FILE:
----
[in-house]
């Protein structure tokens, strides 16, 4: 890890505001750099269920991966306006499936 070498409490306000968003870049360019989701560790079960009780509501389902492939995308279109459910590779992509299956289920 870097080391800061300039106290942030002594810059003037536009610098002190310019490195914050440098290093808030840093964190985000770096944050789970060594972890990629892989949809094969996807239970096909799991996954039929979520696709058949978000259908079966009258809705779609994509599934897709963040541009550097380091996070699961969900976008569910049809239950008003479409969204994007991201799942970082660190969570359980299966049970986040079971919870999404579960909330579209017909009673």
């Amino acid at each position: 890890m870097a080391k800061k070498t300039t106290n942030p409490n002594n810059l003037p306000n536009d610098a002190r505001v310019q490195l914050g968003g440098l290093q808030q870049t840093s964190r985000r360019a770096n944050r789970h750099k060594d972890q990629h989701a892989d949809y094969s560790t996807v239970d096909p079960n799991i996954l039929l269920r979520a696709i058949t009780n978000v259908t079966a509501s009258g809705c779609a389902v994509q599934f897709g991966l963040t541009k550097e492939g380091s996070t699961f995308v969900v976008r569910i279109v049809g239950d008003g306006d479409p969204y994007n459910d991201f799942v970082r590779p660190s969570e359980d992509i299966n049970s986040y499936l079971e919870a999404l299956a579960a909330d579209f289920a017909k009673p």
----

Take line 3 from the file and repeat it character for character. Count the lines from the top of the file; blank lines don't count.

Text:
């Amino acid at each position: 890890m870097a080391k800061k070498t300039t106290n942030p409490n002594n810059l003037p306000n536009d610098a002190r505001v310019q490195l914050g968003g440098l290093q808030q870049t840093s964190r985000r360019a770096n944050r789970h750099k060594d972890q990629h989701a892989d949809y094969s560790t996807v239970d096909p079960n799991i996954l039929l269920r979520a696709i058949t009780n978000v259908t079966a509501s009258g809705c779609a389902v994509q599934f897709g991966l963040t541009k550097e492939g380091s996070t699961f995308v969900v976008r569910i279109v049809g239950d008003g306006d479409p969204y994007n459910d991201f799942v970082r590779p660190s969570e359980d992509i299966n049970s986040y499936l079971e919870a999404l299956a579960a909330d579209f289920a017909k009673p």